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Operation München

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Operation München
Part of the Eastern Front of World War II
Bess7.JPG
Romanian cavalryman escorting Soviet prisoners
Date July 2 to July 26, 1941
Location Bessarabia, Northern Bukovina
Result Axis victory
Belligerents
Soviet Union Soviet Union Romania
Nazi Germany Germany
Commanders and leaders
Soviet Union Ivan Tyulenev
Soviet Union P. G. Ponedelin
Soviet Union Yakov Cherevichenko
Soviet Union Filipp Oktyabrskiy
Ion Antonescu
Nicolae Ciupercă
Petre Dumitrescu
Horia Macellariu
Nazi Germany Eugen Ritter von Schobert
Units involved
Odessa Military District:
Soviet Union 9th Army
Soviet Union 12th Army
Soviet Union 18th Army
Army Group Antonescu:
3rd Army
4th Army
Nazi Germany 11th Army
Strength
Soviet Union 364,700 troops
700 tanks
1,750 aircraft
5 river monitors
22 armored motor gunboats
325,685 troops[1]
201 tanks
672 aircraft
1 monitor
6 river monitors
4+ armed boats
Nazi Germany 5 divisions, 420 aircraft
Casualties and losses
Total: 17,893
8,519 killed/missing, 9,374 wounded
255 aircraft[2]
2 river monitors damaged
7 armored motor gunboats sunk and 2 more damaged
Total: 21,738
4,112 killed, 12,120 wounded, 5,506 missing[3]
58 aircraft[4]


To be distinguished from the German documentary film LH 615 – Operation München about the 1972 hijacking of a Lufthansa airliner.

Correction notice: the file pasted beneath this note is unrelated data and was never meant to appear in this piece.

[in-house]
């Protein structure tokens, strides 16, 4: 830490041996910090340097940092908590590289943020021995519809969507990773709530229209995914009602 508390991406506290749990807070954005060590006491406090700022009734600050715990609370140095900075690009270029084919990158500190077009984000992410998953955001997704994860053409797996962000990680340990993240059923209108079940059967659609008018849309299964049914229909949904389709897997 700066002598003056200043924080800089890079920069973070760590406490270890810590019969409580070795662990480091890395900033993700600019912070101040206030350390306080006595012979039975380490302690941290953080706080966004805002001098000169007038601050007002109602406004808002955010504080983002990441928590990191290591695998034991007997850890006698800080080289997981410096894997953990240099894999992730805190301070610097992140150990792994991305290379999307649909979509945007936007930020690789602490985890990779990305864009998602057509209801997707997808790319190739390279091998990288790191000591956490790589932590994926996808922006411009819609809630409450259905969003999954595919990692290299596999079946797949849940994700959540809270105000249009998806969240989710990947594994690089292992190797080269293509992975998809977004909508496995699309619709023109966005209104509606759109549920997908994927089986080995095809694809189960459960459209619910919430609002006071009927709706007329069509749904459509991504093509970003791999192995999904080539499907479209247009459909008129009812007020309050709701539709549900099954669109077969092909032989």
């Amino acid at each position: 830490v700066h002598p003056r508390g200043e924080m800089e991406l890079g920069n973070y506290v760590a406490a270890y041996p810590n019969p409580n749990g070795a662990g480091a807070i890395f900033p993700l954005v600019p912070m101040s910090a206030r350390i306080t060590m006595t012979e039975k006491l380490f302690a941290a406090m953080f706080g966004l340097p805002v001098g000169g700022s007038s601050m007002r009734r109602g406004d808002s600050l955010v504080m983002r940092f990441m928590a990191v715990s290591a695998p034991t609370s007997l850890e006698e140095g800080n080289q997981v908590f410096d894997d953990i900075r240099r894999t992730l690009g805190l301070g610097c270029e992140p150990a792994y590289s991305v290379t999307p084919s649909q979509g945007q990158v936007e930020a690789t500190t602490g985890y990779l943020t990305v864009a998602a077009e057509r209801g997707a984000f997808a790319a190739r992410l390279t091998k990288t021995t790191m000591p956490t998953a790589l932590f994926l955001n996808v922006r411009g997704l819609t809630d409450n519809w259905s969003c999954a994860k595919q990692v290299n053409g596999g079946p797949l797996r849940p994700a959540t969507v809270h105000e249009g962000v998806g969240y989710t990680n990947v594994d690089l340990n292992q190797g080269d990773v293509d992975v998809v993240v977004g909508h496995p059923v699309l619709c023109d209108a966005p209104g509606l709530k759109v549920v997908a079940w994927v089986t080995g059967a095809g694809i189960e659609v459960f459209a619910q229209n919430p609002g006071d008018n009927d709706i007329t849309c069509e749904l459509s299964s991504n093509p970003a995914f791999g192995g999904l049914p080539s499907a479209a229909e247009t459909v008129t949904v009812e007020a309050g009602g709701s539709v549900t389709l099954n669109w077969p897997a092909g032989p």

Operation München (Operaţiunea München) was the Romanian codename of a joint German-Romanian offensive during the German invasion of the Soviet Union in World War II, with the primary objective of recapturing Bessarabia and Northern Bukovina, ceded by Romania to the Soviet Union a year before (Soviet occupation of Bessarabia and Northern Bukovina).[5] The Operation concluded successfully after 24 days of fighting. Axis formations involved included the Third Romanian Army, the Fourth Romanian Army, and the Wehrmacht Eleventh Army.[6] The invasion was followed by a genocide against the Jewish population of Bessarabia.[7]

The offensive started on 2 July, with Romanian forces striking North. On 5 July, Chernivtsi, the capital of Northern Bukovina, was seized by the 3rd and 23rd Vânători de Munte battalions. On 16 July, Chișinău, the Bessarabian capital, was seized after heavy fighting by Romanian forces spearheaded by the 1st Romanian Armored Division (Divizia 1 Blindată), equipped mainly with 126 R-2 light tanks. By 26 July, the entire region was under Romanian-German control. On 17 August, Bessarabia and Northern Bukovina were formally re-integrated into the Romanian State.[8]

Fighting in Southern Bessarabia[edit]